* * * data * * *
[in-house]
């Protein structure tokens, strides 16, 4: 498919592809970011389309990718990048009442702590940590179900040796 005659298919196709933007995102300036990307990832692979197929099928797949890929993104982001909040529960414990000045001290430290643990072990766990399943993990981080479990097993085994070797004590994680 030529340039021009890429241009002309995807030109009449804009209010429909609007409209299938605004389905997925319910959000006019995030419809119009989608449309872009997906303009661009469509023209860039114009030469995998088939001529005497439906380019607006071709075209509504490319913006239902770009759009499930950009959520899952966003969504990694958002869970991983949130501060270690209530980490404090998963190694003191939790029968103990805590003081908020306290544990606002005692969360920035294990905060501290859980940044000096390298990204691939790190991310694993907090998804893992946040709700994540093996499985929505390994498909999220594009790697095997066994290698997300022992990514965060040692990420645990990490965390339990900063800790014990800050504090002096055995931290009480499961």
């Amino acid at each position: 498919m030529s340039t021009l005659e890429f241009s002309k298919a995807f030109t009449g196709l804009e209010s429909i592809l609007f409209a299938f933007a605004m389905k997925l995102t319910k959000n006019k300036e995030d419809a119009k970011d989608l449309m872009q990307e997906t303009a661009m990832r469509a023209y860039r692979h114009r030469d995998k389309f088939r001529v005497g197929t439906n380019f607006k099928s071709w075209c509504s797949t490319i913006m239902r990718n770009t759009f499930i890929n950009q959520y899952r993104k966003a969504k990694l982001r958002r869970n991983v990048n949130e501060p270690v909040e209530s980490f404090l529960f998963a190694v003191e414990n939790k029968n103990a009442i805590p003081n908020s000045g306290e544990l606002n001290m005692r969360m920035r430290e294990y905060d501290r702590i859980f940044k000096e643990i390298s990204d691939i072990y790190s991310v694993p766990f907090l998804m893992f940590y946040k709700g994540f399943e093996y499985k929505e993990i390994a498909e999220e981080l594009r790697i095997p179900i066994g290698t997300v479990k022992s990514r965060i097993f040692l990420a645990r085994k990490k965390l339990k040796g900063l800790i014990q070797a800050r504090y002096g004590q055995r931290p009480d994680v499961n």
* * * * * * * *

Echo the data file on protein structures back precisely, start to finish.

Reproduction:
[in-house]
């Protein structure tokens, strides 16, 4: 498919592809970011389309990718990048009442702590940590179900040796 005659298919196709933007995102300036990307990832692979197929099928797949890929993104982001909040529960414990000045001290430290643990072990766990399943993990981080479990097993085994070797004590994680 030529340039021009890429241009002309995807030109009449804009209010429909609007409209299938605004389905997925319910959000006019995030419809119009989608449309872009997906303009661009469509023209860039114009030469995998088939001529005497439906380019607006071709075209509504490319913006239902770009759009499930950009959520899952966003969504990694958002869970991983949130501060270690209530980490404090998963190694003191939790029968103990805590003081908020306290544990606002005692969360920035294990905060501290859980940044000096390298990204691939790190991310694993907090998804893992946040709700994540093996499985929505390994498909999220594009790697095997066994290698997300022992990514965060040692990420645990990490965390339990900063800790014990800050504090002096055995931290009480499961």
């Amino acid at each position: 498919m030529s340039t021009l005659e890429f241009s002309k298919a995807f030109t009449g196709l804009e209010s429909i592809l609007f409209a299938f933007a605004m389905k997925l995102t319910k959000n006019k300036e995030d419809a119009k970011d989608l449309m872009q990307e997906t303009a661009m990832r469509a023209y860039r692979h114009r030469d995998k389309f088939r001529v005497g197929t439906n380019f607006k099928s071709w075209c509504s797949t490319i913006m239902r990718n770009t759009f499930i890929n950009q959520y899952r993104k966003a969504k990694l982001r958002r869970n991983v990048n949130e501060p270690v909040e209530s980490f404090l529960f998963a190694v003191e414990n939790k029968n103990a009442i805590p003081n908020s000045g306290e544990l606002n001290m005692r969360m920035r430290e294990y905060d501290r702590i859980f940044k000096e643990i390298s990204d691939i072990y790190s991310v694993p766990f907090l998804m893992f940590y946040k709700g994540f399943e093996y499985k929505e993990i390994a498909e999220e981080l594009r790697i095997p179900i066994g290698t997300v479990k022992s990514r965060i097993f040692l990420a645990r085994k990490k965390l339990k040796g900063l800790i014990q070797a800050r504090y002096g004590q055995r931290p009480d994680v499961n």